Time to reflect at Chapel Allerton
By Anthony Asquith
We are now looking back on an extremely busy summer schedule which comprised the Yorkshire championships, the club open championships and Yorkshire veterans, plus Chapel Allerton is used as a training base for Yorkshire based players who are competing in Wimbledon, Nottingham and Eastbourne tournaments.
Additionally, the courts are open from May-September for roughly about 11-12 hours per day. The courts are now showing the expected wear and tear and are looking very tired and sorry for themselves. We`ve been planning the renovations for some time now and we were looking forward to getting on with them.
At the time of writing we've now renovated 5 courts, with 2 to go. We only take courts out when we are ready to work on them, this way members can play for as long as possible. We removed all the equipment i.e. nets and posts, and cut as low as possible, without over-stressing the plant, to remove the excess foliage. We then irrigated thoroughly the day before we started operations. We scarified, both along the line of play and at diagonals; we wouldn't want to scarify across the line of play as this could cause a "cubed" effect and the courts could de-stabalise.
Once the debris was removed we overseeded with a pure ryegrass mixture, Bargold, at double the recommended rate to achieve a good take without sowing too heavily as damping off disease could be a problem. We overseeded both along and across court to gain as even a coverage as possible. This was followed by topdressing with around forty bags per court of GSB Kettering loam. Because we haven't any problems or hollow cored, all we needed was a light coverage of loam just level out any minor irregularities and to give the seed something to hold onto.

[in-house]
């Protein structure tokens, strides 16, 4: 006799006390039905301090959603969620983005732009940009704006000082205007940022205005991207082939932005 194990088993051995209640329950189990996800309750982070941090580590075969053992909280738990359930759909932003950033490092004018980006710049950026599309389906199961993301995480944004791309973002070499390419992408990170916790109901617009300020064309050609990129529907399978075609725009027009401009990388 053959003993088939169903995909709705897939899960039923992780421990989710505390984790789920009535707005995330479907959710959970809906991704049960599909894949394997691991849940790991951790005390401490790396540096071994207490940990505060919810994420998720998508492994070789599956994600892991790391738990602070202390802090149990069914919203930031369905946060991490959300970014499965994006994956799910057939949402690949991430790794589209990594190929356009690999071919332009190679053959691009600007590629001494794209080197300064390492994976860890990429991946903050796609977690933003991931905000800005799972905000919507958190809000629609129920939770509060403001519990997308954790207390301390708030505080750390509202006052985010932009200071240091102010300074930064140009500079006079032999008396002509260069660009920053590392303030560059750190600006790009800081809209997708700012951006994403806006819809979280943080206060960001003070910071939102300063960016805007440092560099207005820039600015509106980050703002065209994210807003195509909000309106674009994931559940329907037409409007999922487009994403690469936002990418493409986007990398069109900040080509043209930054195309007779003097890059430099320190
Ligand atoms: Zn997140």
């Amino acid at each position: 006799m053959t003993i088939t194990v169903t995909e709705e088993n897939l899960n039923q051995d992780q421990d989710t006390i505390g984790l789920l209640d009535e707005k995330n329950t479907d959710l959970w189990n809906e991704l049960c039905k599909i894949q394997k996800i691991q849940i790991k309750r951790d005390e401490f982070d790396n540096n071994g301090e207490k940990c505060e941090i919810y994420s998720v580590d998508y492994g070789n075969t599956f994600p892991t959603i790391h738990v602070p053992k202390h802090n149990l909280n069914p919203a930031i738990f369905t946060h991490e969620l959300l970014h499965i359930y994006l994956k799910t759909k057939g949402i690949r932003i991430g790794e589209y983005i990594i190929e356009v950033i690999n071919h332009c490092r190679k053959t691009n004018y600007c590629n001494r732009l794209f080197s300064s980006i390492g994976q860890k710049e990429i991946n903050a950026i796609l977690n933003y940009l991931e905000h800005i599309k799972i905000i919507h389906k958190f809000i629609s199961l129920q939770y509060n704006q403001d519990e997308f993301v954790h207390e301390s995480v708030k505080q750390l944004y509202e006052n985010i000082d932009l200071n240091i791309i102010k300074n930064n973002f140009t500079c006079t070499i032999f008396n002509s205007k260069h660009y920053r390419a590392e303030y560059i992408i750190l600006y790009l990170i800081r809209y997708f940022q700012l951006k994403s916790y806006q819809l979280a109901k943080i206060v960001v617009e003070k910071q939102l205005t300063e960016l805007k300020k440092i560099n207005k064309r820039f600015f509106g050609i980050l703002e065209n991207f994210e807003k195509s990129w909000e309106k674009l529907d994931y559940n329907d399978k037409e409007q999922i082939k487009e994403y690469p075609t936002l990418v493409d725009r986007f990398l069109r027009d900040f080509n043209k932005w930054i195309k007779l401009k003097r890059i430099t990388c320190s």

We`ve been using this finer loam with great effect, it has been much easier to work with over the last couple of years, so we are very happy with it.
It's been very dry of late and we've got be carefull not to let the seed dry out, thus the irrigation system is ready and waiting. We apply our pre-seeder fertilizer at the 3-4 leaf stage, once the plant is up, as there is adequate nutrient in the topdressing and I don't want to trigger disease by over-feeding.
I will commence my aeration programme around November time when there is sufficient moisture in the soil profile to take a tine. I aerate around once every 2-3 week to a depth of 100mm, however I will stop in January as I don't want the courts to open up once the dry weather comes.
Apart from that, switching will be the order of the day to remove moisture off the leaf as this could cause a pathogenic attack. And, of course, cutting will be as and when possible.